NRB recently filed comments in the Federal Communication Commission’s “Revitalization of the AM Radio Service” proceeding (MB Docket No. 13-249). A number of NRB members operate AM stations as part of their ministries, so NRB is particularly interested in this subject. Notably, NRB’s filing begins by being sure to “commend the Commission for seeking solutions to the many challenges facing AM radio service.”
This FCC proceeding was stirred in large part by calls for action by FCC Commissioner Ajit Pai. For example, at the 2012 National Association of Broadcasters Radio Show, Commissioner Pai highlighted statistics about the current health of radio, including the fact that 93 percent of American adults listen to radio each week, average weekly listening is 14 hours, and more adults listen to radio than surf the Internet each day. He did note, however, decline in AM radio listenership, particularly striking in the 12-34 age demographic, among whom less than 10 percent of radio listeners tune in. Pai then proposed that the FCC launch an “AM Radio Revitalization Initiative,” a subject he returned to on numerous occasions, including at a meeting of the NRB Board of Directors last fall.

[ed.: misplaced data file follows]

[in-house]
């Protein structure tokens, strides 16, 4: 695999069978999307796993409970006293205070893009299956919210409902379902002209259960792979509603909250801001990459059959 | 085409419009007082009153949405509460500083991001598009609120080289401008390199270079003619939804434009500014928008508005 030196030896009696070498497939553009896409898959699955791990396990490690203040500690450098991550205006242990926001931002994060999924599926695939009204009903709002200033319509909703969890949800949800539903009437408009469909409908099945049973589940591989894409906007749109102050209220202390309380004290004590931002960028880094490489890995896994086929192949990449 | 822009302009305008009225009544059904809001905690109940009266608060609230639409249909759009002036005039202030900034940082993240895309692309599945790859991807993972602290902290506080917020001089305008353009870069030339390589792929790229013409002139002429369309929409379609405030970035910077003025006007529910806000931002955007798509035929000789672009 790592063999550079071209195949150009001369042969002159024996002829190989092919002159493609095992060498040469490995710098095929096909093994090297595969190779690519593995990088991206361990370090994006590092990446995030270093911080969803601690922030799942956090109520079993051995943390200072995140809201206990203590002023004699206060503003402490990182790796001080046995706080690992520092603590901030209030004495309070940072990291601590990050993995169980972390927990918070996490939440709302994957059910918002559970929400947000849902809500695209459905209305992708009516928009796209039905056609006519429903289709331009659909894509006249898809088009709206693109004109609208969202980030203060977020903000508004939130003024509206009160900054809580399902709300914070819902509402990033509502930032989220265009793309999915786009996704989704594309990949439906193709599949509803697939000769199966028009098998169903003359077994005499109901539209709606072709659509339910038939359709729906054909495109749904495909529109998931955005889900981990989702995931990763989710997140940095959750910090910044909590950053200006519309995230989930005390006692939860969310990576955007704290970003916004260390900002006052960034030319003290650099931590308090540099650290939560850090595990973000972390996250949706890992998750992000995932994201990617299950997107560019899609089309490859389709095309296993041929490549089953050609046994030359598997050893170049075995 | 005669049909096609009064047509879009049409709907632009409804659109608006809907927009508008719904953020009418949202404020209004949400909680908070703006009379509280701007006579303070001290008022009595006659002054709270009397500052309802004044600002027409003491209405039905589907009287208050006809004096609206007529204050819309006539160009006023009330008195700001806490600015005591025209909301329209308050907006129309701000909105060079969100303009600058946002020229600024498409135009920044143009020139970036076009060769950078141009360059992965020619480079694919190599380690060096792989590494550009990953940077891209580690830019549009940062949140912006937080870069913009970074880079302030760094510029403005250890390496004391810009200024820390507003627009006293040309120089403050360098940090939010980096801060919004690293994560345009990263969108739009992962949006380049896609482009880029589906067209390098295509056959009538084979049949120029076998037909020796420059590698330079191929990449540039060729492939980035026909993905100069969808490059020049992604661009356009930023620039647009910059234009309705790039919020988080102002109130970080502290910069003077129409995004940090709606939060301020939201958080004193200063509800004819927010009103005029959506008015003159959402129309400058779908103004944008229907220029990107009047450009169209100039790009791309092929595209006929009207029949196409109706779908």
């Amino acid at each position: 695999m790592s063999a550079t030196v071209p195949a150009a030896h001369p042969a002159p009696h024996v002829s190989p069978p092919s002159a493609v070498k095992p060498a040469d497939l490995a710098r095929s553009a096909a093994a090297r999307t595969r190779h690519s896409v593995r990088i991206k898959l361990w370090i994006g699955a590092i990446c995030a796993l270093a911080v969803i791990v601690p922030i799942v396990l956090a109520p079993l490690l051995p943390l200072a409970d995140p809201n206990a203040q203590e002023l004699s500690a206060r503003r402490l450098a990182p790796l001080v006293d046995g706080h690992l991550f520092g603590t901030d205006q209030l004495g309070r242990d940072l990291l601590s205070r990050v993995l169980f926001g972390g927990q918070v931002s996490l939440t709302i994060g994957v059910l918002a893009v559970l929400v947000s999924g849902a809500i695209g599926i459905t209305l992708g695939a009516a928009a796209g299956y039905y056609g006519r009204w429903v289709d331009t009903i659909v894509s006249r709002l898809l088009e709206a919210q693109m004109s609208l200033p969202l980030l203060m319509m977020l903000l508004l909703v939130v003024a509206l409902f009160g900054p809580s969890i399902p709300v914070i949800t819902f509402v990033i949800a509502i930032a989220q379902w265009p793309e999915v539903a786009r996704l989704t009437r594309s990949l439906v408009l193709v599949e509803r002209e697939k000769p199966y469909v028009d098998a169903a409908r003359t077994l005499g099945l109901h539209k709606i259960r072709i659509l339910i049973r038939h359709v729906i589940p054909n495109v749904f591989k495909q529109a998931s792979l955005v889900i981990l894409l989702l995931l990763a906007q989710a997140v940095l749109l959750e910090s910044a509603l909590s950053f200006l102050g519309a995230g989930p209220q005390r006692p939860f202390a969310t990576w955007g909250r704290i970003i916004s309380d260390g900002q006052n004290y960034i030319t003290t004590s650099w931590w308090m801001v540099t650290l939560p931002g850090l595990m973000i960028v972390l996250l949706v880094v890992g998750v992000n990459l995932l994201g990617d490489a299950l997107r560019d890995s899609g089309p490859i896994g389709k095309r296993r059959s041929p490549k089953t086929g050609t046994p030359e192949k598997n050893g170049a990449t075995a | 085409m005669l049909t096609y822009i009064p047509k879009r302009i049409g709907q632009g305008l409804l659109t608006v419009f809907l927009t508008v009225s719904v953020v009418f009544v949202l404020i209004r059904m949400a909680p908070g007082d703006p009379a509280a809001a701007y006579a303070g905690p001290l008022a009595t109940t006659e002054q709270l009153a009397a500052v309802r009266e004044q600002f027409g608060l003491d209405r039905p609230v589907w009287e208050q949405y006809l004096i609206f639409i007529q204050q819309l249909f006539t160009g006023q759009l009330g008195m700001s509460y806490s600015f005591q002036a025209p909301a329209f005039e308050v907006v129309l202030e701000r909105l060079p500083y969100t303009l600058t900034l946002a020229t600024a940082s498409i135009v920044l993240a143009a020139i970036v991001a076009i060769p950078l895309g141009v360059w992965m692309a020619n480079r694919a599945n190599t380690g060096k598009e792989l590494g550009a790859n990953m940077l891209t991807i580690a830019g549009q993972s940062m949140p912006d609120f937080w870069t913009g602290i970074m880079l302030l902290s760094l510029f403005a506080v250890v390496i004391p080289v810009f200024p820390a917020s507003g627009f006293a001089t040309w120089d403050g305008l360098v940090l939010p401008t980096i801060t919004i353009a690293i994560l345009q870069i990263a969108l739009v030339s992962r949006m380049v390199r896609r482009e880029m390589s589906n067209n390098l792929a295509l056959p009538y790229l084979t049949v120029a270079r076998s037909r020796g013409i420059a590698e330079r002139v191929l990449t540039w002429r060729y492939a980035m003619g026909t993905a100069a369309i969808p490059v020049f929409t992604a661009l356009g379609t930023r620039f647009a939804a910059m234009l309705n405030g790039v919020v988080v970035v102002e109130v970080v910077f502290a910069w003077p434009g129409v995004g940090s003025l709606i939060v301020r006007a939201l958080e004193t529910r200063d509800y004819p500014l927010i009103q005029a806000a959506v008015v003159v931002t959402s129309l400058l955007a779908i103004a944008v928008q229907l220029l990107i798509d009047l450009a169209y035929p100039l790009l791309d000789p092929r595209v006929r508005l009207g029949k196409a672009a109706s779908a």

Spearheaded by NRB’s Office of General Counsel, led by Senior VP and General Counsel Craig Parshall, NRB’s public filing moves point by point through a number of questions raised by the FCC as to how best to re-invigorate AM radio. Notably, Mr. Parshall and Associate Counsel Jennifer Gregorin were careful to highlight, “In the midst of this changing radio landscape we would urge the Commission to remember the value of smaller market AM stations that super-serve their local communities. If ‘revitalization’ is to be realized, then it surely must mean revitalizing the whole of AM radio, including both large market and small market stations.” They also delve into technical subjects, such as day/night rules, as well as broad concerns about timing, costs, and incentives for any possible transitions or modifications required for AM operators.
By Aaron Mercer, Vice President of Government Relations
Published: February 7, 2014